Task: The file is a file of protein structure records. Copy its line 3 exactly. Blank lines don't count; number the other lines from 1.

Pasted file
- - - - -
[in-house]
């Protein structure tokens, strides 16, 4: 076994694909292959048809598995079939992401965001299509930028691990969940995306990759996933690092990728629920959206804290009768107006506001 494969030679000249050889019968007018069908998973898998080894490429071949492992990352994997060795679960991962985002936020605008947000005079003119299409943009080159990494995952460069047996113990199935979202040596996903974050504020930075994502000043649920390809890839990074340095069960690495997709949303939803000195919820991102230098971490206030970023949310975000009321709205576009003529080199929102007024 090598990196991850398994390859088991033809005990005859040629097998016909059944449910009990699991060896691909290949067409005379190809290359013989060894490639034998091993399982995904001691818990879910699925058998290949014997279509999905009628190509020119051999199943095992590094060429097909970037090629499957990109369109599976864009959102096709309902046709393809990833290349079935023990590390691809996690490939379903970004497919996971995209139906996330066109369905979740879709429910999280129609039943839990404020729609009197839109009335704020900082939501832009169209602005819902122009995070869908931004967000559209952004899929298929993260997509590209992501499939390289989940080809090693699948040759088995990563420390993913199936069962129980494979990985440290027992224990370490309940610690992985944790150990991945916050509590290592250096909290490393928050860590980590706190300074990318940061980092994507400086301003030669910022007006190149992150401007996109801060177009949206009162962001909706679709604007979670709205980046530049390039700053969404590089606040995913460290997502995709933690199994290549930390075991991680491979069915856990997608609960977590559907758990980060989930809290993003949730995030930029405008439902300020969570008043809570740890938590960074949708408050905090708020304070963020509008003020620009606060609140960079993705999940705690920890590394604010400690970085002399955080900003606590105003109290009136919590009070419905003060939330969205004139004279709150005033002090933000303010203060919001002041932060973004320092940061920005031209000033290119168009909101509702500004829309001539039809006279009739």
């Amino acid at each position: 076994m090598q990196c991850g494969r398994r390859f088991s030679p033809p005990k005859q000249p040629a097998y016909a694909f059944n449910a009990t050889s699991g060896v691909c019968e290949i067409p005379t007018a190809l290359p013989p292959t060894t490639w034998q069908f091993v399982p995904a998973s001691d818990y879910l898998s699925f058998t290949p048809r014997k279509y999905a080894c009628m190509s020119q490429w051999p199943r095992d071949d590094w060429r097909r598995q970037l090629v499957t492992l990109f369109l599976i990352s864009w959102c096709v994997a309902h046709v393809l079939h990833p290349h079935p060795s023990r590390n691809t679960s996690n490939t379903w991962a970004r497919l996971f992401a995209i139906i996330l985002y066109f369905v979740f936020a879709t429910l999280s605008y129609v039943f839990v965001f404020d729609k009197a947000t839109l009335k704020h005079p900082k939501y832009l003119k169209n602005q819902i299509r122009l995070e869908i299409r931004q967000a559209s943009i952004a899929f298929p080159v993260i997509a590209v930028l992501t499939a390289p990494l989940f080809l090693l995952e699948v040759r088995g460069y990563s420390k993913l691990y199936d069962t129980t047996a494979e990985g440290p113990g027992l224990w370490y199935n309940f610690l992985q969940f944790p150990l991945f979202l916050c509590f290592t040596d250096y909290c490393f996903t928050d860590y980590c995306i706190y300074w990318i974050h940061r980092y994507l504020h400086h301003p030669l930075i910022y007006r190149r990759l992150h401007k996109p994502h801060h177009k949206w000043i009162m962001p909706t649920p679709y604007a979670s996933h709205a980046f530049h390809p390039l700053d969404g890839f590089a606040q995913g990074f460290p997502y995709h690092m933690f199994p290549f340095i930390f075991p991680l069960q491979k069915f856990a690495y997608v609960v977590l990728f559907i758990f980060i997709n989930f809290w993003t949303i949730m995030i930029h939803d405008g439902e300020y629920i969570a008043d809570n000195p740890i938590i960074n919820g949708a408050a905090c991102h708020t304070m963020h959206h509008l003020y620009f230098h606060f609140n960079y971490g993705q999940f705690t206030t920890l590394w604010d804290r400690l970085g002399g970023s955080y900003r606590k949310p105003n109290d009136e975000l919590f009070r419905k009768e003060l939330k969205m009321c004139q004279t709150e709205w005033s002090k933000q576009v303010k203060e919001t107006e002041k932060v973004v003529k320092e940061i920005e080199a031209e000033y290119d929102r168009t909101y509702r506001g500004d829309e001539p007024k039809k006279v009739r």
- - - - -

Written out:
């Amino acid at each position: 076994m090598q990196c991850g494969r398994r390859f088991s030679p033809p005990k005859q000249p040629a097998y016909a694909f059944n449910a009990t050889s699991g060896v691909c019968e290949i067409p005379t007018a190809l290359p013989p292959t060894t490639w034998q069908f091993v399982p995904a998973s001691d818990y879910l898998s699925f058998t290949p048809r014997k279509y999905a080894c009628m190509s020119q490429w051999p199943r095992d071949d590094w060429r097909r598995q970037l090629v499957t492992l990109f369109l599976i990352s864009w959102c096709v994997a309902h046709v393809l079939h990833p290349h079935p060795s023990r590390n691809t679960s996690n490939t379903w991962a970004r497919l996971f992401a995209i139906i996330l985002y066109f369905v979740f936020a879709t429910l999280s605008y129609v039943f839990v965001f404020d729609k009197a947000t839109l009335k704020h005079p900082k939501y832009l003119k169209n602005q819902i299509r122009l995070e869908i299409r931004q967000a559209s943009i952004a899929f298929p080159v993260i997509a590209v930028l992501t499939a390289p990494l989940f080809l090693l995952e699948v040759r088995g460069y990563s420390k993913l691990y199936d069962t129980t047996a494979e990985g440290p113990g027992l224990w370490y199935n309940f610690l992985q969940f944790p150990l991945f979202l916050c509590f290592t040596d250096y909290c490393f996903t928050d860590y980590c995306i706190y300074w990318i974050h940061r980092y994507l504020h400086h301003p030669l930075i910022y007006r190149r990759l992150h401007k996109p994502h801060h177009k949206w000043i009162m962001p909706t649920p679709y604007a979670s996933h709205a980046f530049h390809p390039l700053d969404g890839f590089a606040q995913g990074f460290p997502y995709h690092m933690f199994p290549f340095i930390f075991p991680l069960q491979k069915f856990a690495y997608v609960v977590l990728f559907i758990f980060i997709n989930f809290w993003t949303i949730m995030i930029h939803d405008g439902e300020y629920i969570a008043d809570n000195p740890i938590i960074n919820g949708a408050a905090c991102h708020t304070m963020h959206h509008l003020y620009f230098h606060f609140n960079y971490g993705q999940f705690t206030t920890l590394w604010d804290r400690l970085g002399g970023s955080y900003r606590k949310p105003n109290d009136e975000l919590f009070r419905k009768e003060l939330k969205m009321c004139q004279t709150e709205w005033s002090k933000q576009v303010k203060e919001t107006e002041k932060v973004v003529k320092e940061i920005e080199a031209e000033y290119d929102r168009t909101y509702r506001g500004d829309e001539p007024k039809k006279v009739r």